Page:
The total sauces and condiments market is worth £550m for the 52 weeks ending 18 June 2006 and has grown by 3.2% in the latest year.
Because the category already attracts a huge 98.6% of British households during the course of the year, there is little room for growth through attracting new shoppers. Therefore, alternative ways of boosting sales have to be found. This has been achieved by encouraging existing consumers to increase their average spend with added-value lines. Because consumers are shopping more frequently and spending more each time they shop, the strategy has paid off.
Thick sauces, such as tomato and brown, and thin sauces, which includes products such as soy and Worcester sauces and marinades, combine to make the largest sector in the market with a 34% value share.
It is closely followed by salad accompaniments, which is made up of a range of products such as mayonnaise, salad creams and salad dressing, and which accounts for 32% of the market.
Pickles have experienced strong growth compared with the previous year, driven by a surge in popularity of chutneys and relishes, inspired by the trend for ethnic cuisine and the fashion for barbecues. Thick and thin sauces are also growing above the total market at 4.2% in the latest year.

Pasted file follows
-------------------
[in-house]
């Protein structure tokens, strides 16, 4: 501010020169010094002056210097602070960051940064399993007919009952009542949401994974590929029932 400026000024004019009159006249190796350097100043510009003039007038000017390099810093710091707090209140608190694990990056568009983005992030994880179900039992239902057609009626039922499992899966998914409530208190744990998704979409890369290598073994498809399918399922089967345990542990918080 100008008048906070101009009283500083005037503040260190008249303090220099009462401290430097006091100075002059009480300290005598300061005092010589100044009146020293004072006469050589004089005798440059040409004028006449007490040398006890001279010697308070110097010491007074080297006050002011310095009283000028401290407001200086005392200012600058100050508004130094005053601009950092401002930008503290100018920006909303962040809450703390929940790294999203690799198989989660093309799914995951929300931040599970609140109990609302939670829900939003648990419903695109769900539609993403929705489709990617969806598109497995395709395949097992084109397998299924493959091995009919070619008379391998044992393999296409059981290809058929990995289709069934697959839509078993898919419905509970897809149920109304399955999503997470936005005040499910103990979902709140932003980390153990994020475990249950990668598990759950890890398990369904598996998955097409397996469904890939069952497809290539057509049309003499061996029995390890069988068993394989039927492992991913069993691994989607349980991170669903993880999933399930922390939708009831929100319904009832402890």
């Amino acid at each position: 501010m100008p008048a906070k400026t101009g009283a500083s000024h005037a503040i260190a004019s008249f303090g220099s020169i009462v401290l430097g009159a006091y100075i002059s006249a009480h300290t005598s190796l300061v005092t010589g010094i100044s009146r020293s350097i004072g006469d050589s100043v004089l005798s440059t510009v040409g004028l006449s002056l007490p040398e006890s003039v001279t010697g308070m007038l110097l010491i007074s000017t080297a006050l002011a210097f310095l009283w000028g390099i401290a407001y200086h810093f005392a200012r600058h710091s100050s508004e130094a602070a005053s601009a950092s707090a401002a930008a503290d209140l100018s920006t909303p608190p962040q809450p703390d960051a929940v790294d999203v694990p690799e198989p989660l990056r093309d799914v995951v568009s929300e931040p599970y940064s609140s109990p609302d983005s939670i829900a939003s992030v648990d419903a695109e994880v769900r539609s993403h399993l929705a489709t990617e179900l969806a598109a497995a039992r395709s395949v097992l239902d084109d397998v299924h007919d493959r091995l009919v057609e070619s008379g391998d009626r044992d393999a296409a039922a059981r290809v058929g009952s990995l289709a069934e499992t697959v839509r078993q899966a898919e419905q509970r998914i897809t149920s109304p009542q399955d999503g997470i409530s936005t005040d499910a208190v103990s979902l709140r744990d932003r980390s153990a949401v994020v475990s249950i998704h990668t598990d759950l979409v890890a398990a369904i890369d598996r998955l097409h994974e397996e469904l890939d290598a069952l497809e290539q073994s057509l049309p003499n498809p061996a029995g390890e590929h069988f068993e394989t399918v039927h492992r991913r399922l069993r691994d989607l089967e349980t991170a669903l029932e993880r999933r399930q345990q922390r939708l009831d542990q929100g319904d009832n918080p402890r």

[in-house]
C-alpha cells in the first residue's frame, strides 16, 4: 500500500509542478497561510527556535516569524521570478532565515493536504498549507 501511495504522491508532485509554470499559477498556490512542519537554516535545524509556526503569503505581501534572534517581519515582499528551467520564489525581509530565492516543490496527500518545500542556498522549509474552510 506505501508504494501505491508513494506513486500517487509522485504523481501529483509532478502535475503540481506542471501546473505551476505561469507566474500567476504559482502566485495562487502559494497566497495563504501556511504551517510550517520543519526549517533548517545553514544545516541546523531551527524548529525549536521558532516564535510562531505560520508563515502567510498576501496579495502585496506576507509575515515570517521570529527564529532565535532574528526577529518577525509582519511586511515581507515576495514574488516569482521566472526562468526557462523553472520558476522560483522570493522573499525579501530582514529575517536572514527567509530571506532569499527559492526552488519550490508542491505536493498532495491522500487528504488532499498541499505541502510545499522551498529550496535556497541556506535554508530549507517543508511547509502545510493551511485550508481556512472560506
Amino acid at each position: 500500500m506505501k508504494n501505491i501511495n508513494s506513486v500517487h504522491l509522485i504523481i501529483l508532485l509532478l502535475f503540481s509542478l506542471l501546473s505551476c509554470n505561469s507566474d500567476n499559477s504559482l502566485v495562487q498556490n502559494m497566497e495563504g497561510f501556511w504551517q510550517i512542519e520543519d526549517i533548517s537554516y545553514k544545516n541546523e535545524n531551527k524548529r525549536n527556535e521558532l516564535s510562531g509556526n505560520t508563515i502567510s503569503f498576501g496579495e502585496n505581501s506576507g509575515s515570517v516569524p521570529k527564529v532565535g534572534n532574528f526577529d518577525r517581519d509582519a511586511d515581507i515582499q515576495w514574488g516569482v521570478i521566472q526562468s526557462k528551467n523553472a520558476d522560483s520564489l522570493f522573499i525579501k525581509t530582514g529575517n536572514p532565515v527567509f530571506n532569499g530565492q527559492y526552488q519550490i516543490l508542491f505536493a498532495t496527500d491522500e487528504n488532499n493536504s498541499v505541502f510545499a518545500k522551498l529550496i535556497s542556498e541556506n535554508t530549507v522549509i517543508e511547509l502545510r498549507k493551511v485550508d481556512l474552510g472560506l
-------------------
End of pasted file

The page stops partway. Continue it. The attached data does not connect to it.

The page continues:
Heinz Top Down tomato sauce, HP Brown sauce, Hellmann's Extra Light mayonnaise and Branston Small Chunk Pickle have all helped to drive category growth in the latest year.
Heinz Top Down Tomato Sauce is now the leading brand across the market, ahead of Hellmann's mayonnaise in second place.
Salad accompaniments' growth has stagnated in the latest year, with value up only 0.3% to £174m, and sales of vinegar have also been slow, with the category only increasing in value by 1.2% year-on-year. Mustard has performed better, and is up 3.8% on the previous year to £22m.
Waitrose, Morrisons, Sainsbury's and Iceland are over-trading in sauces and condiments compared with their share of the total packaged grocery market. Marks & Spencer, hard discounters and The Co-operative Group are very much under trading in the category.
Jez Parkes, TNS Worldpanel